Scientists believe that between 10 and 15 percent of the U.S. population suffers from dyslexia. This learning disability, was formerly thought to be caused by a difficultly in recognizing distinct language sounds. However, a new study has found that the cause of Dyslexia is a fault in a subject’s brain wiring that occurs between the left and right sides of their brain.
A dyslexic subject will often swap letters within words or words within a sentence, causing a reading, writing and comprehensive learning disability, even though they may have normal or even above-normal intelligence.
The professor of psychiatry at Belgium’s University of Leuven, Bart Boets, recently conducted a study of 23 people with dyslexia and a control-group of 22 without dyslexia. This study was also co-authored by experts in Switzerland’s ETH Zurich University, the University of Oxford, and the University College London.
This study was conducted using an advanced magnetic resonance imaging techniques (fMRI). The technique measured the unique pattern that sounds make in the test subject’s brain. Boet’s experiment showed that the quality of brain impressions were no different in either test groups.
The test revealed that both groups identified the sounds in the same way, but the group with dyslexia took approximately 50 percent longer to respond to them. This finding surprised Boets and other experts because it contradicted previous thoughts on what actually was to be causing this learning disability.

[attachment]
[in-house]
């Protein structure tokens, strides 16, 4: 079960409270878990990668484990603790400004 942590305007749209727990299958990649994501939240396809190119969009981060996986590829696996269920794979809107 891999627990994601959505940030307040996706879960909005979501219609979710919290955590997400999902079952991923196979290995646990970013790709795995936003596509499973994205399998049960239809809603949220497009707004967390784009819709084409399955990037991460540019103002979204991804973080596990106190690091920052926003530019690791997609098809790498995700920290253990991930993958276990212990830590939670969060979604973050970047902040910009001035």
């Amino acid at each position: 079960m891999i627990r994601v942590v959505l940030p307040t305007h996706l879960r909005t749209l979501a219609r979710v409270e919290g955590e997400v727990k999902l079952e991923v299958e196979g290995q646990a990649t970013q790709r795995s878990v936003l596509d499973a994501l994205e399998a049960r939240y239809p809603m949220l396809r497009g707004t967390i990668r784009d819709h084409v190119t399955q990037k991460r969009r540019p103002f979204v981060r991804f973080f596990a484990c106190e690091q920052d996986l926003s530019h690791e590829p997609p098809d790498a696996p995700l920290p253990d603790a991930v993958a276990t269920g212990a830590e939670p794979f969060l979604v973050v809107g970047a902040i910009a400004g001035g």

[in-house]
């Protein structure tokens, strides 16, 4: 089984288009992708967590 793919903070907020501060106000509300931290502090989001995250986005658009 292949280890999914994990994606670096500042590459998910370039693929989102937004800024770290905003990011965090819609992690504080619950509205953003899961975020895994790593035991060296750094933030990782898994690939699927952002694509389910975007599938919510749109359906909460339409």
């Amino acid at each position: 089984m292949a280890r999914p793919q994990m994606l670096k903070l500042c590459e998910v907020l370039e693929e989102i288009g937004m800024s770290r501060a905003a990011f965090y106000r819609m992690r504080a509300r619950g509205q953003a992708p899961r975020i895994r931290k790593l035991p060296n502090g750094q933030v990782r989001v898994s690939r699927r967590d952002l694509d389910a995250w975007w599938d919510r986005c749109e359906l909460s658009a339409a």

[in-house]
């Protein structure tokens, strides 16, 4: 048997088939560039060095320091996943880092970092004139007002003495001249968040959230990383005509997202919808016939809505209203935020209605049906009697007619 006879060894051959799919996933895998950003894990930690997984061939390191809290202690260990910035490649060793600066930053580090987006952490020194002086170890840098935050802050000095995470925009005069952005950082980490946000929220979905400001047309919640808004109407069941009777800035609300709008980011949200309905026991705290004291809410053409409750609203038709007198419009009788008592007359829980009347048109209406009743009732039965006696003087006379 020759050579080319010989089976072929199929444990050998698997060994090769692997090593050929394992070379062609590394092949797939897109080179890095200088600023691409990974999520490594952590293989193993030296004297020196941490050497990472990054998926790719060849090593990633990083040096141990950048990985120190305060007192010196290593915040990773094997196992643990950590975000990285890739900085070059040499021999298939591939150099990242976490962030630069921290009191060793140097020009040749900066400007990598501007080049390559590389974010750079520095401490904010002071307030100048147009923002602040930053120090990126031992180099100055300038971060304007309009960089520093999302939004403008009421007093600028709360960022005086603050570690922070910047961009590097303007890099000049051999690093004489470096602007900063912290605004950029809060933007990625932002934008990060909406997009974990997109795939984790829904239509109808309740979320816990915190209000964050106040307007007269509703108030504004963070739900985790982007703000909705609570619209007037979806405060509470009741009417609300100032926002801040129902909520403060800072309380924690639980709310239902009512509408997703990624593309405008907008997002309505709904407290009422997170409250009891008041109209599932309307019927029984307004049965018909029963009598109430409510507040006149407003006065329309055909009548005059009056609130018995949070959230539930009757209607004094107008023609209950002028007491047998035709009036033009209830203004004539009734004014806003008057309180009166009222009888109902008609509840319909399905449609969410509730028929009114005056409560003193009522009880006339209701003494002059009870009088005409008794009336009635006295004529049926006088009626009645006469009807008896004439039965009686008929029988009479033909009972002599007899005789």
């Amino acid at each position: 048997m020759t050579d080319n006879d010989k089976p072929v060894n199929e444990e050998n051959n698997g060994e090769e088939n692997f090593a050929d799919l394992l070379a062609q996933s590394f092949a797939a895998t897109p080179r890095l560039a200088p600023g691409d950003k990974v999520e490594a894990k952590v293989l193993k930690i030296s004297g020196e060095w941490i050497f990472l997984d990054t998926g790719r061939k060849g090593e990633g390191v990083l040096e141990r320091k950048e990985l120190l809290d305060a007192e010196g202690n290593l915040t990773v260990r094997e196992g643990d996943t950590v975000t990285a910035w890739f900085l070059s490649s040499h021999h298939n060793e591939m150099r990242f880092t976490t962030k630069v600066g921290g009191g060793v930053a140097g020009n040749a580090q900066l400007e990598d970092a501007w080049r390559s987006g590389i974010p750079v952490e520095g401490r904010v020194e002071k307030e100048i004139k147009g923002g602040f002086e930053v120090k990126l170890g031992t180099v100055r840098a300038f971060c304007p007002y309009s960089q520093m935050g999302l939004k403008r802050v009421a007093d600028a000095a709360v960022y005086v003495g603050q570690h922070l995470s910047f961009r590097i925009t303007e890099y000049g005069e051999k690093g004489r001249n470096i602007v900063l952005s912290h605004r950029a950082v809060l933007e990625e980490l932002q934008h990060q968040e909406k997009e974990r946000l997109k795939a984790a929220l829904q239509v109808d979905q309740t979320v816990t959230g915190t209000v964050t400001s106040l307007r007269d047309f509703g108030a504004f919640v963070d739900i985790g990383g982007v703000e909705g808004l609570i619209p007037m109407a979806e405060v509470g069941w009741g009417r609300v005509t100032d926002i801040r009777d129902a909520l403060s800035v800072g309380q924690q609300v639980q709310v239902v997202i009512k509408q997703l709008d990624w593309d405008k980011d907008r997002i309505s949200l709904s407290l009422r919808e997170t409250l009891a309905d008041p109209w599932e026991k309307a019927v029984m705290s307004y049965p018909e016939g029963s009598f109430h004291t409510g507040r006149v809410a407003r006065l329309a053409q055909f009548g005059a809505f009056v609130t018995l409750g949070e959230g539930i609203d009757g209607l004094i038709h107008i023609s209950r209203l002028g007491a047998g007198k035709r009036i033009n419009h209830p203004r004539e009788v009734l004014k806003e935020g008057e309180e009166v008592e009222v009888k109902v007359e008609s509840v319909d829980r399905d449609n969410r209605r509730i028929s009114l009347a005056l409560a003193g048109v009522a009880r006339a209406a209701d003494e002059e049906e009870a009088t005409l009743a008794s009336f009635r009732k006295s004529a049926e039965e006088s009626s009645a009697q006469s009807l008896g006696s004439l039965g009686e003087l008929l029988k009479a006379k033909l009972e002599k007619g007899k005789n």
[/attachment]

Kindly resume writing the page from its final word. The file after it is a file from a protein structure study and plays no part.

What the fMRI technique showed was impaired connections between the left and right auditory regions of the dyslexic subject’s brains. This auditory region, or Broca’s region, are where phonetic representations and higher level processing of the phonological sounds takes place.
Sequences of four partial words were used on the test subjects, followed by a change in one of the vowels or consonants. The subjects would listen to sequences such as, da-da-da-da and then ba-ba-ba-ba. Then they were asked what had changed between the first and last sequence they heard.
One of the dyslexia researchers, Hans Op de Beeck, clarified the analysis used in the study to a simpler metaphorical situation. Op de Beeck used the scenario of his daughter calling from home using his landline telephone to say she was home from school. He would understand that she was home, but wouldn’t be able to know why she was at home or what she was currently doing at home.
Boet’s also used a metaphor as a comparison. Boet’s compared his study’s findings to a computer network. The information exists intact on a computer data server, yet the connection to that information is either too slow or too degraded.
However, not all of Boet’s findings were welcomed by other dyslexia experts. San Francisco’s University of California neuroscientist, Michael Merzenich, did not accept Boet’s experiment with open arms.
Merzenich thinks that prior evidence showed dyslexics have a lower fidelity of processing than normal, when they are processing phonetic representations. Merzenich went on to say that past evidence contradicting Boet’s study was very compelling and extensive. He also said that this contradicting evidence just cannot be ignored.
Boet’s is hoping that the study will eventually lead to methods of improving the circuitry of the brain through non-invasive stimulation of the brain itself.
The next step for Boet’s in his dyslexia research is thought to see him studying more adult subjects and children inflicted with the disability. One theory is that Boet’s just may have found that adult dyslexics have been given more time for these regions to develop in their brains than normal adults.
By Brent Matsalla